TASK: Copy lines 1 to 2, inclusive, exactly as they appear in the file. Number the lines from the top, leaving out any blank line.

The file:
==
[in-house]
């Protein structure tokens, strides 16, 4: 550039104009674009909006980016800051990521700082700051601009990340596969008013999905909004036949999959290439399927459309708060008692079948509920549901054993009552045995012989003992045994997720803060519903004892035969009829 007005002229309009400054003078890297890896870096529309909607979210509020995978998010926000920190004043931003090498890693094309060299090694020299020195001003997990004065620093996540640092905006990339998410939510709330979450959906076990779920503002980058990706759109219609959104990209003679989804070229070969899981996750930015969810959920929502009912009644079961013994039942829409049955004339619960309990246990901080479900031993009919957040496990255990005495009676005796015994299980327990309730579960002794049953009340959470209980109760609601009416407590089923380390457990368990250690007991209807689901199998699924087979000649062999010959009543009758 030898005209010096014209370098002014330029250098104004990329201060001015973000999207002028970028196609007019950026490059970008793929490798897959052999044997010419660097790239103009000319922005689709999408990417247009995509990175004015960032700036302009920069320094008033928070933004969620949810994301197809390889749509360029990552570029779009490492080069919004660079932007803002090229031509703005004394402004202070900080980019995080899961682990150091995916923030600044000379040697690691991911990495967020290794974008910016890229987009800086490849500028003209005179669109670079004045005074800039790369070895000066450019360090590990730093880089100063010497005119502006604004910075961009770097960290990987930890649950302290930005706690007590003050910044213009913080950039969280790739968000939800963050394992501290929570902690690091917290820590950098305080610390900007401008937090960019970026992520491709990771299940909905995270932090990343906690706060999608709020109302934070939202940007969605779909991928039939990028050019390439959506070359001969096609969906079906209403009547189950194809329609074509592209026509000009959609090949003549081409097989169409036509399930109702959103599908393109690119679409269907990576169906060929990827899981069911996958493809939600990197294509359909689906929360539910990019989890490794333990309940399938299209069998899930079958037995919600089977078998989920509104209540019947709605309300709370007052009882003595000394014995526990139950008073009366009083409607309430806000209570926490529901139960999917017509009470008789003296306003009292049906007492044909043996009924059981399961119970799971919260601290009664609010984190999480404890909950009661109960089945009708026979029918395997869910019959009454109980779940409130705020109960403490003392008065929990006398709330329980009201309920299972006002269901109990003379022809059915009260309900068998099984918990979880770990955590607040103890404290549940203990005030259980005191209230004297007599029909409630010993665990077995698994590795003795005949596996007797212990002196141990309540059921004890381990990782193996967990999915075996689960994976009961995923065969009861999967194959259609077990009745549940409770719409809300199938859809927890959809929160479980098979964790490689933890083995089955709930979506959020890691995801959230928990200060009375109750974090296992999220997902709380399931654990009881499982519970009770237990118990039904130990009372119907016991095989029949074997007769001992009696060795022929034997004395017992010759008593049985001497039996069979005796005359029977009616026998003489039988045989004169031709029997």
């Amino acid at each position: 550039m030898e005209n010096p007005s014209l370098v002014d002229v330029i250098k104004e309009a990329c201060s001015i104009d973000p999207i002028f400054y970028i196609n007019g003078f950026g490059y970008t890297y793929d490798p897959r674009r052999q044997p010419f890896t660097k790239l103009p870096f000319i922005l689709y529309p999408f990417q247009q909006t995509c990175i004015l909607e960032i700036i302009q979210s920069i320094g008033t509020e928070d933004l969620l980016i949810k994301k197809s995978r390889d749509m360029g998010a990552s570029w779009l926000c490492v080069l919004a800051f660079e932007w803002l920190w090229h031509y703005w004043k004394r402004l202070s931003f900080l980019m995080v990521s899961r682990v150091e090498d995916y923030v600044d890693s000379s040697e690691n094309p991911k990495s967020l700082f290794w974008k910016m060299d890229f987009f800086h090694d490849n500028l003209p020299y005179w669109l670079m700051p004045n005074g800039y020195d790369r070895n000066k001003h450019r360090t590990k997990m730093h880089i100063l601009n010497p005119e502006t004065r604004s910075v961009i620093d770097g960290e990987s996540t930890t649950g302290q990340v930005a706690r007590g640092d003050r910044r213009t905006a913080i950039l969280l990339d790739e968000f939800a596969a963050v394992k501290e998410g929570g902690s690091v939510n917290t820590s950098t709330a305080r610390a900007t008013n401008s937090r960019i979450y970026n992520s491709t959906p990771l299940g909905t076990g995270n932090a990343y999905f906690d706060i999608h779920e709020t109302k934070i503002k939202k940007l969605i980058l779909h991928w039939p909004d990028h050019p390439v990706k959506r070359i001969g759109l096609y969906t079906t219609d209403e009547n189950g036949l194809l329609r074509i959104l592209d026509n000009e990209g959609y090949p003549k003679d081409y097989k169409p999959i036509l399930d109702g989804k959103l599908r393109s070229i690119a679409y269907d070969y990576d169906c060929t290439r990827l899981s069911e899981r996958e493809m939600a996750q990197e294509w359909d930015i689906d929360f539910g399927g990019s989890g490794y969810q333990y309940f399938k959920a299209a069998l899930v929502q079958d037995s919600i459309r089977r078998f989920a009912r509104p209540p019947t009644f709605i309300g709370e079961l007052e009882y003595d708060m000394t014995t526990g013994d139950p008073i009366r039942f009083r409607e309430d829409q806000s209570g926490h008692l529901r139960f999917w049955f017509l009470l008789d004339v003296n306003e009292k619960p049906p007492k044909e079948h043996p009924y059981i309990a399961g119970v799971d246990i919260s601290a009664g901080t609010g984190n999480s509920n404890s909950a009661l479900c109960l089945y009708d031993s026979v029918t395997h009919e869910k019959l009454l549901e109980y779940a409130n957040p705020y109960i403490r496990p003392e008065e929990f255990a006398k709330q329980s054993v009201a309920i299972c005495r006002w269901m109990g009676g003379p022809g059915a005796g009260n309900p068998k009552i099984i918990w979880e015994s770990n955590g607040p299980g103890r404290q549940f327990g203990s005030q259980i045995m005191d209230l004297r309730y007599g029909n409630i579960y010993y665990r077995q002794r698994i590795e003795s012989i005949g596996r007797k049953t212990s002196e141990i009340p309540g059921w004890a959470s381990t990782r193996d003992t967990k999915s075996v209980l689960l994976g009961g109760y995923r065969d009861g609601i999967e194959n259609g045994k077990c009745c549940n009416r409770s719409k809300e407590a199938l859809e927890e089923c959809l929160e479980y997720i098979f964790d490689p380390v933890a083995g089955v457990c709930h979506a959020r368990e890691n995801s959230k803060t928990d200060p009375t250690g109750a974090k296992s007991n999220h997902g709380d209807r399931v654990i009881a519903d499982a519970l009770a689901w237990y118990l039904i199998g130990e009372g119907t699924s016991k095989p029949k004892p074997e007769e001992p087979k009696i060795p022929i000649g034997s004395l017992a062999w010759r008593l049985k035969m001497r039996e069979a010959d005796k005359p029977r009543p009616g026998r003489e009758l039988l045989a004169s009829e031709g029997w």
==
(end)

[in-house]
């Protein structure tokens, strides 16, 4: 550039104009674009909006980016800051990521700082700051601009990340596969008013999905909004036949999959290439399927459309708060008692079948509920549901054993009552045995012989003992045994997720803060519903004892035969009829 007005002229309009400054003078890297890896870096529309909607979210509020995978998010926000920190004043931003090498890693094309060299090694020299020195001003997990004065620093996540640092905006990339998410939510709330979450959906076990779920503002980058990706759109219609959104990209003679989804070229070969899981996750930015969810959920929502009912009644079961013994039942829409049955004339619960309990246990901080479900031993009919957040496990255990005495009676005796015994299980327990309730579960002794049953009340959470209980109760609601009416407590089923380390457990368990250690007991209807689901199998699924087979000649062999010959009543009758 030898005209010096014209370098002014330029250098104004990329201060001015973000999207002028970028196609007019950026490059970008793929490798897959052999044997010419660097790239103009000319922005689709999408990417247009995509990175004015960032700036302009920069320094008033928070933004969620949810994301197809390889749509360029990552570029779009490492080069919004660079932007803002090229031509703005004394402004202070900080980019995080899961682990150091995916923030600044000379040697690691991911990495967020290794974008910016890229987009800086490849500028003209005179669109670079004045005074800039790369070895000066450019360090590990730093880089100063010497005119502006604004910075961009770097960290990987930890649950302290930005706690007590003050910044213009913080950039969280790739968000939800963050394992501290929570902690690091917290820590950098305080610390900007401008937090960019970026992520491709990771299940909905995270932090990343906690706060999608709020109302934070939202940007969605779909991928039939990028050019390439959506070359001969096609969906079906209403009547189950194809329609074509592209026509000009959609090949003549081409097989169409036509399930109702959103599908393109690119679409269907990576169906060929990827899981069911996958493809939600990197294509359909689906929360539910990019989890490794333990309940399938299209069998899930079958037995919600089977078998989920509104209540019947709605309300709370007052009882003595000394014995526990139950008073009366009083409607309430806000209570926490529901139960999917017509009470008789003296306003009292049906007492044909043996009924059981399961119970799971919260601290009664609010984190999480404890909950009661109960089945009708026979029918395997869910019959009454109980779940409130705020109960403490003392008065929990006398709330329980009201309920299972006002269901109990003379022809059915009260309900068998099984918990979880770990955590607040103890404290549940203990005030259980005191209230004297007599029909409630010993665990077995698994590795003795005949596996007797212990002196141990309540059921004890381990990782193996967990999915075996689960994976009961995923065969009861999967194959259609077990009745549940409770719409809300199938859809927890959809929160479980098979964790490689933890083995089955709930979506959020890691995801959230928990200060009375109750974090296992999220997902709380399931654990009881499982519970009770237990118990039904130990009372119907016991095989029949074997007769001992009696060795022929034997004395017992010759008593049985001497039996069979005796005359029977009616026998003489039988045989004169031709029997």